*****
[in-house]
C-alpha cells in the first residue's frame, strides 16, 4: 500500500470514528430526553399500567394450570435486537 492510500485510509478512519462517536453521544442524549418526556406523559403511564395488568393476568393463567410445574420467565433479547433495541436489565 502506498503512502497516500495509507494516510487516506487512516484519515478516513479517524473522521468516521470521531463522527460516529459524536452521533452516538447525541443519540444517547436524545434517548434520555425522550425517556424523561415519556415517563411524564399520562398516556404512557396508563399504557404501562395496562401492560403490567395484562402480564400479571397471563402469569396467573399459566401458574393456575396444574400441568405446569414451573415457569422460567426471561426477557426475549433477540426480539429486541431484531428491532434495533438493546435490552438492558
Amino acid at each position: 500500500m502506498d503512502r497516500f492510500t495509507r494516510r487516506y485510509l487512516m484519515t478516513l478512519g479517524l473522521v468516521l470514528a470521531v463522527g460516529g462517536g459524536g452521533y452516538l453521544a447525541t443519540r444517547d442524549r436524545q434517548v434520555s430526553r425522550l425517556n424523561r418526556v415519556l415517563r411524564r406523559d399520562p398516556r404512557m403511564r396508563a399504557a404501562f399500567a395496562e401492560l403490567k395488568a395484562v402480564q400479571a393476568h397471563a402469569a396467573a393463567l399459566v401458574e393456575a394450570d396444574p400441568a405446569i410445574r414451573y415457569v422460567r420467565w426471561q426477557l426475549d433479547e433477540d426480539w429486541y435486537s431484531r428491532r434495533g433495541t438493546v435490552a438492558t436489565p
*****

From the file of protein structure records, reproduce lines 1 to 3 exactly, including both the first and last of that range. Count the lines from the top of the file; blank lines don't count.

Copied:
[in-house]
C-alpha cells in the first residue's frame, strides 16, 4: 500500500470514528430526553399500567394450570435486537 492510500485510509478512519462517536453521544442524549418526556406523559403511564395488568393476568393463567410445574420467565433479547433495541436489565 502506498503512502497516500495509507494516510487516506487512516484519515478516513479517524473522521468516521470521531463522527460516529459524536452521533452516538447525541443519540444517547436524545434517548434520555425522550425517556424523561415519556415517563411524564399520562398516556404512557396508563399504557404501562395496562401492560403490567395484562402480564400479571397471563402469569396467573399459566401458574393456575396444574400441568405446569414451573415457569422460567426471561426477557426475549433477540426480539429486541431484531428491532434495533438493546435490552438492558
Amino acid at each position: 500500500m502506498d503512502r497516500f492510500t495509507r494516510r487516506y485510509l487512516m484519515t478516513l478512519g479517524l473522521v468516521l470514528a470521531v463522527g460516529g462517536g459524536g452521533y452516538l453521544a447525541t443519540r444517547d442524549r436524545q434517548v434520555s430526553r425522550l425517556n424523561r418526556v415519556l415517563r411524564r406523559d399520562p398516556r404512557m403511564r396508563a399504557a404501562f399500567a395496562e401492560l403490567k395488568a395484562v402480564q400479571a393476568h397471563a402469569a396467573a393463567l399459566v401458574e393456575a394450570d396444574p400441568a405446569i410445574r414451573y415457569v422460567r420467565w426471561q426477557l426475549d433479547e433477540d426480539w429486541y435486537s431484531r428491532r434495533g433495541t438493546v435490552a438492558t436489565p